Is 2 or 3 scoops the recommended serving size?

Mike's Mix Ask Mike, FAQ Recovery Drink 4 Comments


On your website the suggested serving size for your recovery drink is 2 scoops but on the product label under the directions it says three overflowing scoops… so which is the recommended serving size?


I can understand your confusion.  When I launched Mike’s Mix I assumed a customer base of mostly endurance athletes: performance driven individuals with workout durations typically greater than one hour.  The current label on the container reflects this population with a suggested serving size of 100 grams (3 scoops).  Since the inception of Mike’s Mix my customer base has shifted to include a significant number of people seeking weight loss or general fitness.  Although intense, their workouts tend to be of a shorter duration and they are also often trying to reduce daily caloric intake.  The new minimum serving size recommendation of 66 grams (2 scoops) is to accommodate these athletes.  I have already adjusted the labels on the Mike’s Mix bags to reflect this change, but it may be a few months before I can complete this transition when I have container labels reprinted.

Serving size should be customized for  gender, goals, workout duration and intensity.  A couple of sentences on a label is not sufficient to adequately address these issues.  Therefore,  I have put together a  serving size chart to accommodate the many different athletes that use Mike’s Mix: .  I encourage you to use this chart to determine the serving size that is right for you.

4 Responses to Is 2 or 3 scoops the recommended serving size?

  1. Graham Leupp

    If you’re adding fruit to the Mike’s Mix when you make a recovery smoothie, aren’t you changing the carb/protein ratio in favor of the carbs? What effect will this have on the uptake of the product?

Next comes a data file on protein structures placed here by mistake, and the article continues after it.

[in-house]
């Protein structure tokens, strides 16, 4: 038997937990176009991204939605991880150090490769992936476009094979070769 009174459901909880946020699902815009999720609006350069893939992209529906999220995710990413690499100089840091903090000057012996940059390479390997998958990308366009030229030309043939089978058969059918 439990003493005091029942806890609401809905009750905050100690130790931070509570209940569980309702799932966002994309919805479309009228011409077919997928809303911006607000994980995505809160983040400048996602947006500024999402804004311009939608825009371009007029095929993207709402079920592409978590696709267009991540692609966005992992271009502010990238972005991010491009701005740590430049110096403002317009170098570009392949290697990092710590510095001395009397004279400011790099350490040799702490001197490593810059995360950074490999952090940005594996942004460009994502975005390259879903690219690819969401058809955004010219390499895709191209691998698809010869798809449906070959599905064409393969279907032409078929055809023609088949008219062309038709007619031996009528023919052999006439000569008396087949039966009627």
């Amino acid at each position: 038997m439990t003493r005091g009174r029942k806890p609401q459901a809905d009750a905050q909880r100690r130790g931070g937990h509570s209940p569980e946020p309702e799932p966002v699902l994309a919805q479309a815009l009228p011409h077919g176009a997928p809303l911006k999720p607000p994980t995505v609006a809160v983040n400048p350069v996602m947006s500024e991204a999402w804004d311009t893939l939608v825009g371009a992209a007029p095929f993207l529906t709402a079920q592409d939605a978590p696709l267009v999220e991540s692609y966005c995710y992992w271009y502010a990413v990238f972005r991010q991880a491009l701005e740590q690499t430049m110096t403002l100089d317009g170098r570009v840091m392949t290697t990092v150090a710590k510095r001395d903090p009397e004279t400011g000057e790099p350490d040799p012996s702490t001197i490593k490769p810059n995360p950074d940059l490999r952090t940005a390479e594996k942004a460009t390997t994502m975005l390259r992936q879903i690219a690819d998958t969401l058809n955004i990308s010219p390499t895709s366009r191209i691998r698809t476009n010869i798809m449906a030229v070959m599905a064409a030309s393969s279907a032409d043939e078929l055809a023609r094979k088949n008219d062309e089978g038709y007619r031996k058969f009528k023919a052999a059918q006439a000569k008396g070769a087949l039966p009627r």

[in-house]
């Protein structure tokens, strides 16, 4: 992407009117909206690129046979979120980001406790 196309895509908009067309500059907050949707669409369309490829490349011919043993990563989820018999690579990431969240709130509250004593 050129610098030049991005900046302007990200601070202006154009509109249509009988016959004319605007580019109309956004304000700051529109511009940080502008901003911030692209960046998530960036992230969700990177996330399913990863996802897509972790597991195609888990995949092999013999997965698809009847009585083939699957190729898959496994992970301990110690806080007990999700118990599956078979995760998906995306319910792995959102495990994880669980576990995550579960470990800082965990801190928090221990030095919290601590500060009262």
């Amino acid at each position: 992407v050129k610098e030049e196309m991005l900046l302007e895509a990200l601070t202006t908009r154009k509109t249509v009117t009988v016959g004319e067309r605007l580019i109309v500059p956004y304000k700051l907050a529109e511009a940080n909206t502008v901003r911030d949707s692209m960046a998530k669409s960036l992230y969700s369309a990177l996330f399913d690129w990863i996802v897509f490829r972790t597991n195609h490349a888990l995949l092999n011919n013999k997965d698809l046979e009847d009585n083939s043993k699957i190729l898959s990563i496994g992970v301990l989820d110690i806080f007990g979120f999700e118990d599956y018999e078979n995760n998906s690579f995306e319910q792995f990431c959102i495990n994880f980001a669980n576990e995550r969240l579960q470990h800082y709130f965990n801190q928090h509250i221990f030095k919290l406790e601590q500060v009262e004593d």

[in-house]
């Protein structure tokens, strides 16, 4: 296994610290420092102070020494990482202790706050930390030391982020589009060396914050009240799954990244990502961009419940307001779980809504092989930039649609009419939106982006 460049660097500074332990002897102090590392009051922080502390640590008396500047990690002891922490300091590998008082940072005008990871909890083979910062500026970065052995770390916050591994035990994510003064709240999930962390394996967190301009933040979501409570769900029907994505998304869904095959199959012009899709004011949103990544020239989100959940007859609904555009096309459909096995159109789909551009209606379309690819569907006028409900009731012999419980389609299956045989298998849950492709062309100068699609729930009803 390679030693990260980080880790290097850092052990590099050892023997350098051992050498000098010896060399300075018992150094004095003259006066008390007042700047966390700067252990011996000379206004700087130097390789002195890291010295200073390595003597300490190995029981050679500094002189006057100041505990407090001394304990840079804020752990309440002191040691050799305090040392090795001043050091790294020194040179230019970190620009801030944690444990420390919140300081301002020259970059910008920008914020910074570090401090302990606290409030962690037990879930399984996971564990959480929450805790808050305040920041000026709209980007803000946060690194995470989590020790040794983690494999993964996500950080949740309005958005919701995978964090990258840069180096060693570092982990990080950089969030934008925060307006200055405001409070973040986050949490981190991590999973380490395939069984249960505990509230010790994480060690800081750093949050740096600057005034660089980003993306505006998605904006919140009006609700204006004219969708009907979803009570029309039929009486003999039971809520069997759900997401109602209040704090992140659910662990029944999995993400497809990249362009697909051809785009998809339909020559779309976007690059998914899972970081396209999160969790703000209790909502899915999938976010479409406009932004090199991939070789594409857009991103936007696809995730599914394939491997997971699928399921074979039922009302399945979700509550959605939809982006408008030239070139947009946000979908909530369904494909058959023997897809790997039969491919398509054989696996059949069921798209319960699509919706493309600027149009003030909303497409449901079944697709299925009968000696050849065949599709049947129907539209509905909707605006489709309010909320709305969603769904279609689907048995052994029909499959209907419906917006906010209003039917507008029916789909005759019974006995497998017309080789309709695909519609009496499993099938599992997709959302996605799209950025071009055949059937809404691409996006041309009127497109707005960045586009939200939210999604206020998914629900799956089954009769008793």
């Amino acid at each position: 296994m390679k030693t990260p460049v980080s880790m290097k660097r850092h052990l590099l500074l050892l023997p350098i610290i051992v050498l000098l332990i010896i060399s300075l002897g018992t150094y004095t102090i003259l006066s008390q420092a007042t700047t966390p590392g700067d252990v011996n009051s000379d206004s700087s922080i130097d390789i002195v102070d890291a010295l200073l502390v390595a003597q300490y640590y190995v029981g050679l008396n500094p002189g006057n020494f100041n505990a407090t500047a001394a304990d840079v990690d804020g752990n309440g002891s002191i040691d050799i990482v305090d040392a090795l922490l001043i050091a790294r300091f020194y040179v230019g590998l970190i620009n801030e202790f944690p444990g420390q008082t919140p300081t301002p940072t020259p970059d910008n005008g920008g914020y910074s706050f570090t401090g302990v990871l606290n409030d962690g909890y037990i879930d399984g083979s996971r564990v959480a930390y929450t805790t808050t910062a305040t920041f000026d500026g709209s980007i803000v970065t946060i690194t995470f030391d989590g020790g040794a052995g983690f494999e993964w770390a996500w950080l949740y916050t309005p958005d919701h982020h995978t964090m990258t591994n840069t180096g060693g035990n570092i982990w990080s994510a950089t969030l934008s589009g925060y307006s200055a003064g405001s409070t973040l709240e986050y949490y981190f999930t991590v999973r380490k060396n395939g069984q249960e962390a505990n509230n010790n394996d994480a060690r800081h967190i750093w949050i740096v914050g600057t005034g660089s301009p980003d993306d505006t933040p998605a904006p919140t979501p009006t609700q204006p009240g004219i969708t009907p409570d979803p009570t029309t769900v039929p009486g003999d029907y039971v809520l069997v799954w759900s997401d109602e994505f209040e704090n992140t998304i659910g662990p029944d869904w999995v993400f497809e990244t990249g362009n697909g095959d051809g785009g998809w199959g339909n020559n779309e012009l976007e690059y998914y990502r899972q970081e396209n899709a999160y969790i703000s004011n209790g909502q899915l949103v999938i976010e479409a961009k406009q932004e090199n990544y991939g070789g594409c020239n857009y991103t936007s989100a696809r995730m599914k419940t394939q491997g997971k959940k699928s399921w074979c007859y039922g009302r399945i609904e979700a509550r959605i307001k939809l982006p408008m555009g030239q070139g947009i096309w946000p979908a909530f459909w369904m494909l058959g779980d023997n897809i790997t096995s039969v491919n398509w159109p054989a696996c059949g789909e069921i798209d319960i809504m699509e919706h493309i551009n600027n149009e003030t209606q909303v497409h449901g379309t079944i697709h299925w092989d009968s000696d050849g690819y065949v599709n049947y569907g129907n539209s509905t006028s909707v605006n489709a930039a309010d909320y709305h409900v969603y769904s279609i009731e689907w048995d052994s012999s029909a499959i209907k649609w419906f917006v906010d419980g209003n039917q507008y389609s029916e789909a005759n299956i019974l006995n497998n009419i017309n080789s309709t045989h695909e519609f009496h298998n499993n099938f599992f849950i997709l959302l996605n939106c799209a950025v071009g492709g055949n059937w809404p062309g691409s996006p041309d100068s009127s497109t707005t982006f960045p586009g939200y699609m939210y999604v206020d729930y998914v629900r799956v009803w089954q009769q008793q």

• Mike

      Hello Graham,

      Good question. Yes, you are certainly changing the caloric content, the macro-nutrient ratio and probably slowing the rate of absorption when adding additional fruit to the product. However, I doubt that any of these factors have any significance in the effectiveness of your post-workout meal. The 4 to 1 ratio that you hear so much about with respect to carbohydrate versus protein is mostly marketing hype from one manufacturer of recovery drinks. That manufacturer successfully patented that 4:1 ratio and use it as their primary marketing strategy. Research has shown that addition of protein to carbohydrate in a 4:1 ratio increases the rate of glycogen synthesis over carbohydrate alone, but no further research was done to show whether a 2:1 ratio or a 8:1 ratio would effect the rate differently. My feeling is that the exact ratio is inconsequential as long as sufficient carbohydrate and protein are available.

      Although the rate of absorption may slow a bit with the addition of fruit, I highly doubt it is significant. In fact, although I can’t prove this without a laboratory experiment, I would guess that a Mike’s Mix smoothie would still register a value of a 100 on the glycemic index (the maximum potential for increasing blood glucose) even with the addition of fruit.
      In summary, sports nutrition really isn’t rocket science, although most of the marketing hype would make it seem that way. The important points to remember in a post-workout drink; get sufficient quickly digesting carbohydrate with the addition of protein to replenish lost glycogen soon after your workout. A Mike’s Mix or a Mike’s Mix smoothie will do this optimally.

  2. Mike

    Mike I have been reading and studying your product and decided to purchase Mike’s Mix. On your site under purchasing I noticed that you also had Maltodextrin as a separate item. Where would this be used? Would I take it on pre workout, during workout or post workout? Isn’t Maltodextrin already incorporated into Mike’s Mix? Thanks

    • Mike

      Hello Mike, thanks for choosing Mike’s Mix. Maltodextrin is a glucose polymer that can be used as the foundation of hydration drinks, recovery drinks, and sports gels. When I started making Mike’s Mix I found it almost impossible to locate a maltodextrin that didn’t come in 50lb bags, clump, or taste awful. I offer Mike’s Mix maltodextrin for people who are interested in making their own sports nutrition products. I don’t sell a lot of maltodextrin, but it is useful to a select few, like myself, who like tinkering with their own concoctions. Maltodextrin is already incorporated into our recovery drink and I wouldn’t add any extra to a post-workout meal. Hope this helps, if you have any more questions, please don’t hesitate to ask.
      Take Care,


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